mother’s little helper: not a bad idea

This morning my daughter Maggie was at my side by 6:30 a.m. Usually she climbs into bed next to me for a few glorious minutes of snuggling. But no such moss would gather on my preschooler this morning.

“Mommy!” she stage whispered in my ear. “Guess what my job at school is today?”

(As of last week, every preschooler in Maggie’s class had a JOB, on the JOB CHART, and this was big news. Someone would be “line leader.” Someone else, “line ender.” Someone else, “weather reporter.” You know, all the heavy duty stuff.)

“Are you… door holder?” I asked, rubbing my eyes.

“No!” she answered, beaming. “I’m Teacher’s Helper!”

Teacher’s Helper, as Maggie’s teacher explained to all the parents on Back-to-School Night, was a new job for this school year. “We used to have ‘Day Off’ on the job chart,” she explained, “but whoever had a day off was always devastated. So this year we’ve added ‘Teacher’s Helper,’ and we’ll find something or other for that person to do.”

But while Teacher’s Helper started out as an afterhought, it has apparently been quite easy for the teacher to kept the designee quite busy. While Maggie was beyond excited to wear the Teacher’s Helper mantle for the day, she was also a little stressed about what lay before her. “Daddy is going to work,” she explained, watching him shave, “and I, am also going to work today, I will be doing a lot of jobs.” She chose her outfit accordingly (sneakers and leggings, very movement-friendly), as opposed to the usual high-tea ensembles she usually prefers. She broke into a run as soon as we reached the end of the school hallway, hurrying in to her class, not wanting to miss a moment of glue-stick-rearranging or chair-pushing-in-after-snack-time that awaited her.

Compare this, if you will, to the boneless flopping around all my children do whenever I suggest a task, such as taking a bath, putting a glass in the dishwasher, or picking up their own coats off the floor.  “Oh my GOD!” Connor cries, unable to bear the workload another moment. “Why can’t everyone just leave me ALONE!” Maggie hasn’t gotten that histrionic yet, but she does have the eye-roll mastered quite well for someone who cannot yet write her name.  And Seamus just ignores me entirely, which seems to be working quite well for him, actually.

I have recently seen the wondrous effects of list-posting on my children’s cooperativeness. I’m thinking it’s time to up the ante and create a Job Chart. Here are a few rotations I’m considering:

  • Shoe Liner-Upper (the bench in our hallway has about 10 pairs per person)
  • Backpack-Bullshit-from-School-Unpacker
  • Figure-Out-What’s-For-Dinner-er
  • Alternative-to-Postprandial-Wrestling-Planner

and, not at all as an afterthought,

  • Mommy’s Little Helper,

who will just follow me around and do whatever I say.

Any chance this will work half as well as when a pretty preschool teacher suggests it?


{ 5 comments… read them below or add one }

Sharilbrooks November 15, 2011 at 11:19 am

Nothing ever works as well when parents are involved. I feel like when I am a part of something it automatically gives my kids the license to whine, negotiate, and annoy. When skiing with me my daughter cried the whole time because it was cold. With the instructor, nada. With the babysitter the room gets cleaned. For me, nada, the clothes are still strewn all over he floor. At my daughter’s school the highly-sought-after job is “problem solver!”. When two kids are having an altercation, the problem solver steps in and they try to work it out amongst themselves without running to the teacher. Um, would tryst change all our lives if our kids mimicked this job responsibly at home? Certainly a lit less grey hair…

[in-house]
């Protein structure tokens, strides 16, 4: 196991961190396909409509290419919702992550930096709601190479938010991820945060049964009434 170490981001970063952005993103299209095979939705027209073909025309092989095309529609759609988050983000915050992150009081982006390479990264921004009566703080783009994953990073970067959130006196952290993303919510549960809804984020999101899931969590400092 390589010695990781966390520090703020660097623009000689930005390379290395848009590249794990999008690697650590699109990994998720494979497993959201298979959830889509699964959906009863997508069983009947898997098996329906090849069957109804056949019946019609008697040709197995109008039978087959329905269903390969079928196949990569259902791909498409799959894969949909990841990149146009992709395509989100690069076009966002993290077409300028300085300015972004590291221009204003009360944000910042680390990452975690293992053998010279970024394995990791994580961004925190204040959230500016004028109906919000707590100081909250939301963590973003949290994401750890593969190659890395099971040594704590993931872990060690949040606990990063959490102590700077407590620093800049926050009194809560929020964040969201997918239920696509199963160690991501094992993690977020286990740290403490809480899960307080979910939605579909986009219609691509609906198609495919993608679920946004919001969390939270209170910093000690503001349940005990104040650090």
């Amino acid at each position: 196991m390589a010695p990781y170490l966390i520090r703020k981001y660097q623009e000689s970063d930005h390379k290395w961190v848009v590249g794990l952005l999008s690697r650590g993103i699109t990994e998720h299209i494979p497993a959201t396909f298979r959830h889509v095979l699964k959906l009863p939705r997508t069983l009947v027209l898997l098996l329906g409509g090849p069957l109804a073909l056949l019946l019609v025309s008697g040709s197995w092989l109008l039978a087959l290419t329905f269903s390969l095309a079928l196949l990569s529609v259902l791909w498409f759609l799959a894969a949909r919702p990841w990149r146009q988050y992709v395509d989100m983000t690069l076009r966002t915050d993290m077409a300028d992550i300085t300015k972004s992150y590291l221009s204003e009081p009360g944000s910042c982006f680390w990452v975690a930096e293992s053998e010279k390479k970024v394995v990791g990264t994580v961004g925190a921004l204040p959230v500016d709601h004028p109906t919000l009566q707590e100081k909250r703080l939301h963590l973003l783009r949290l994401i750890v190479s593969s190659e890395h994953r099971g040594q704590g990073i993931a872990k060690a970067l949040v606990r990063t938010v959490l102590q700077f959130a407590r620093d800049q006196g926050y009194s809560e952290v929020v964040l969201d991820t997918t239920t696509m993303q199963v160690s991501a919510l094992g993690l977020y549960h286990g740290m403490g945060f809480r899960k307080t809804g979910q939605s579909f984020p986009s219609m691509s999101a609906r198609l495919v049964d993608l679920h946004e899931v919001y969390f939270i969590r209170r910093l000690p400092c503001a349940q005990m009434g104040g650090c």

Katy @ ExperiencedBadMom November 15, 2011 at 4:01 pm

I love “Backpack-Bullshit-from-School-Unpacker”! What is half the crap they send home anyway? I’d like to get some reverse psychology going and propose jobs my two would be so pleased to perform like “First-In-Bed-Asleep-er” and “Fish-Bowl-Water-Changer-Without-Spilling-Everywhere-er”.


RuthMcLenaghan November 15, 2011 at 6:13 pm

We have a job wheel like we used to at summer camp. There is a spot in the center for each kid, and one for “mom and dad”. The jobs are around the outside, and we turn it every Sunday night. Each name covers/gets 2 jobs, and because I was so tired of arguing about whose turn it was to do something, you get the job for the whole week. Mic you’re “unload the dishwasher guy”, then every time it has to be unloaded that week you get to do it. Some weeks are heavy, others light – just like life. The jobs are:
1) load dishwasher
2) unload dishwasher
3) empty garbage cans (includes dragging big cans down to the curb on garbage day and dragging cans back up)
4) get the mail
5) yard work
6) free
7) laundry helper (dump all upstairs hampers over the bannister onto the landing, then carry it into the laundry room hamper)
8) runner – this one is my favorite – the runner’s job is to go get me whatever I need from wherever it is in the house and bring it to me wherever I am – this job came in particularly handy last year when I broke my foot, when I announced, “this week everyone is the runner”


Maria November 17, 2011 at 7:29 pm

So funny…my preschooler has a “job” every other day and I do think they miss having one on their “days off.”  Our preschool calls the line ender the caboose.  I thought that was pretty clever.  However, I’m confused about how they figure out who is at the end of the line seeing as how they also have a light-turner-off-er and a door holder!  I’ve been meaning to start a bedtime list modeled after your previous post because I related so much to your struggles with the routine items.  Keep the good ideas coming! 🙂


Ladygoogoogaga November 21, 2011 at 4:09 am

Sad but true….


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